Another amendment offered by Rep. Smith (R-NE) would have subjected climate models and data used by the climate service to peer-review guidelines set forth in the Federal Register, developed by the Office of Management and Budget (OMB) under the Bush administration. Rep. Miller (D-NC) objected, noting that Bush’s OMB was prone to “political meddling,” that the guidelines required the sort of analysis that results in paralysis, and that he understands that the Obama White House plans to revoke these Bush-vintage peer-review guidelines outright.
Rep. Pete Olson (R-TX) claimed there was “no consensus” regarding how a National Climate Service should be structured, and offered an amendment that would have “sunsetted” (permanently terminated) the National Climate Service in 2016—just about the time that Texans can expect to start experiencing even more climate-related hardships and to require assistance from the federal government in being able to deal with them.
Rep. Biggert (R- IL) offered a secondary amendment that would have required an assessment of the need for the program at all and related costs. Chairman Gordon responded that the need for climate services functions has already been firmly established, and that, at this stage in the game, it was unnecessary. He suggested that committee members should review the hearing record on this point.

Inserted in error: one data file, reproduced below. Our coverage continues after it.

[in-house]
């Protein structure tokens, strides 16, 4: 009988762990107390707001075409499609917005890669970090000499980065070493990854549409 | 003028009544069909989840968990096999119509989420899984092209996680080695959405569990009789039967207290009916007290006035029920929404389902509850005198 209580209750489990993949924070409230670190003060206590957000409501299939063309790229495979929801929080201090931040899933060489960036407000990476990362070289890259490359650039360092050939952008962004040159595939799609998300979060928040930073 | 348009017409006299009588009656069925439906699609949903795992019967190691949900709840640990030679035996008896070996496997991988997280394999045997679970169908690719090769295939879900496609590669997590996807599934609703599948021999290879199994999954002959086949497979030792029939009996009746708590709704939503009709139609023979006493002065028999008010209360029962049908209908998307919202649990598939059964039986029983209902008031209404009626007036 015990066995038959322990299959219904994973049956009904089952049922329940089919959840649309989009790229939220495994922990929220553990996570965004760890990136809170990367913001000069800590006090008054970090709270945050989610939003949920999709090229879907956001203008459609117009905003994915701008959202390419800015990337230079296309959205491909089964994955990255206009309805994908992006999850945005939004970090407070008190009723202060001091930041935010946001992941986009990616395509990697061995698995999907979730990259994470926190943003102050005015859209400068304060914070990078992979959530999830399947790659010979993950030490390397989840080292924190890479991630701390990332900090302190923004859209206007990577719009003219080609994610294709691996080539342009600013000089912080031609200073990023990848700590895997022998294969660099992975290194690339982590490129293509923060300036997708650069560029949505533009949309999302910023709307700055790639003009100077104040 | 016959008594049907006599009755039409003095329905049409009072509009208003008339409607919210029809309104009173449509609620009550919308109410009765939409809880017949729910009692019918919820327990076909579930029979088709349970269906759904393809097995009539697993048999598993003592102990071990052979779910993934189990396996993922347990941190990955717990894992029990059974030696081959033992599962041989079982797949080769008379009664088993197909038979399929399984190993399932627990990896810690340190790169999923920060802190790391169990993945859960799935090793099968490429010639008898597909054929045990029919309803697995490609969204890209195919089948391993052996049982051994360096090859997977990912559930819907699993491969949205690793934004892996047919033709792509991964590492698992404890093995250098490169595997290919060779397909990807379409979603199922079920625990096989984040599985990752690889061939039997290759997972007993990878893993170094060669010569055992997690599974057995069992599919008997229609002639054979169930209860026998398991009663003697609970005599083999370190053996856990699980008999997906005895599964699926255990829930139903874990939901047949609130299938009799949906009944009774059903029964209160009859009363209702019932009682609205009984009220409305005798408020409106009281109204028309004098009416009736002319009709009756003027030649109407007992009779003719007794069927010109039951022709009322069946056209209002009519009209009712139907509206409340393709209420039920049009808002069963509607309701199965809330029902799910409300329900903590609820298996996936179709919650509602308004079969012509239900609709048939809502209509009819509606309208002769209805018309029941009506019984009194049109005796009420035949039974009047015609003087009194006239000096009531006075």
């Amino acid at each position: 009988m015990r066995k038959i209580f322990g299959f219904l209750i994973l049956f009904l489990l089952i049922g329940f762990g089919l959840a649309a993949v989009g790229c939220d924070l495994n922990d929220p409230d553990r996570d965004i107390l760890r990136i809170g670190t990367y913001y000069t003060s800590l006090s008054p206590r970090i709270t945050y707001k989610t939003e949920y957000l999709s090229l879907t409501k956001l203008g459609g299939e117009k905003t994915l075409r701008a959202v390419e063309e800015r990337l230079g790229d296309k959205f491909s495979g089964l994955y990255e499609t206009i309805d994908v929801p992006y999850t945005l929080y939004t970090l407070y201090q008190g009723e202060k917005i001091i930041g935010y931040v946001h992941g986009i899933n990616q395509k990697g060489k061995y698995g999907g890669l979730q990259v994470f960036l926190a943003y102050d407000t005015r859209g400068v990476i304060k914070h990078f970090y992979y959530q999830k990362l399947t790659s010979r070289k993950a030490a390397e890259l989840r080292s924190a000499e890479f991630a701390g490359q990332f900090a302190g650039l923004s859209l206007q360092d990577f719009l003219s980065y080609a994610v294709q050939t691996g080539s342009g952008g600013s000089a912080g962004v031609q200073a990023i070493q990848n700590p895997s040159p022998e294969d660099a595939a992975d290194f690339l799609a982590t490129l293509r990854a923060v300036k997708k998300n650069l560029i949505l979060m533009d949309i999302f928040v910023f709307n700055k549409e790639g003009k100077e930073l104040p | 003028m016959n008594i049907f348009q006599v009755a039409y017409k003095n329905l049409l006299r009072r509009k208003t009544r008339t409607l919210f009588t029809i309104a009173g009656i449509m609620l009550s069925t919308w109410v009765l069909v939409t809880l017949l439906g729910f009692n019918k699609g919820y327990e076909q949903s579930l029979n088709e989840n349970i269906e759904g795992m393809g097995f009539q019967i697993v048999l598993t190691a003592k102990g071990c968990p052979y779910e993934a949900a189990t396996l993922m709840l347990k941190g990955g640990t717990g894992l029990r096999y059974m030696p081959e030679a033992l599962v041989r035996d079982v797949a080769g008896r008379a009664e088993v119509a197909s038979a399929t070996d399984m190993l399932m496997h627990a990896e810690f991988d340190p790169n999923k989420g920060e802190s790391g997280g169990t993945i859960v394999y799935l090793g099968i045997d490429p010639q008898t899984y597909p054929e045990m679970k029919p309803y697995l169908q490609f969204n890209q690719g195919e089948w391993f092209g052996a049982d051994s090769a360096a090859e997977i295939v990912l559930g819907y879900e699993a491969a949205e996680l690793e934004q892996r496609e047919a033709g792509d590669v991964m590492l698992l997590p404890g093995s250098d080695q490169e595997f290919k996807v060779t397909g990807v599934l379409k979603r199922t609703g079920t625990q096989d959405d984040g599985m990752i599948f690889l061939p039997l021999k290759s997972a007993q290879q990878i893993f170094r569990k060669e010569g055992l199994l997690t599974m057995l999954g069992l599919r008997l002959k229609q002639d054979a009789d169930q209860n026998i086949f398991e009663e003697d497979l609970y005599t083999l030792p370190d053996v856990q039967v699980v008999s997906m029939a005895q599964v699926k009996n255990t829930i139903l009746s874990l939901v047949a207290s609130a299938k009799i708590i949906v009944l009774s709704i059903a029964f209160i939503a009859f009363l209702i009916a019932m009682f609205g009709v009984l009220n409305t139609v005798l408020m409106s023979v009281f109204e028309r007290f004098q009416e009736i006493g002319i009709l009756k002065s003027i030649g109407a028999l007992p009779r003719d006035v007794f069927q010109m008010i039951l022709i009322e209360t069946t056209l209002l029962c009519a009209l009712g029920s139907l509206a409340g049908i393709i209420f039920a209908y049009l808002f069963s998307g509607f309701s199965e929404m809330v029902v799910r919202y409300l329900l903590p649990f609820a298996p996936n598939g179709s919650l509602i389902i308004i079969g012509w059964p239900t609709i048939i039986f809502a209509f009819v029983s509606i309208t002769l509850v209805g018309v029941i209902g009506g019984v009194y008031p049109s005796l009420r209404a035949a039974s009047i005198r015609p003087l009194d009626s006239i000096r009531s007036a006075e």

Mr. Hall of Texas, the Ranking Republican Member and a well-established naysayer on all matters relating to climate change, complained that he doesn’t think this bill should be included in the Waxman-Markey bill and that the bill in its current form “doesn’t do the job.” (Mr. Hall didn’t clarify which job he thinks the bill should do, however.) He put forth an amendment that would have prevented NOAA Administrator Jane Lubchenco from starting up a National Climate Service office until the provisions requiring a survey of potential users on their needs and an implementation plan were completed. Mr. Baird reminded Mr. Hall that climate services are already being provided, and that the amendment would have served to halt assistance already being provided to policymakers and decisionmakers across the nation grappling with climate-related challenges such as prolonged drought and coastal inundation from storm surges.
The bill, as amended, was favorably reported out of the committee by a vote of 24-12.
Nearing the end of the five-hour-long mark-up session, interrupted by the need for members to go the House floor for a series of votes, one frustrated member lamented that the afternoon’s deliberations represented “the most partisan session this committee has had under Chairman Gordon’s leadership.”
Climate Science Watch Research Associate, Alexa Jay, contributed to this post.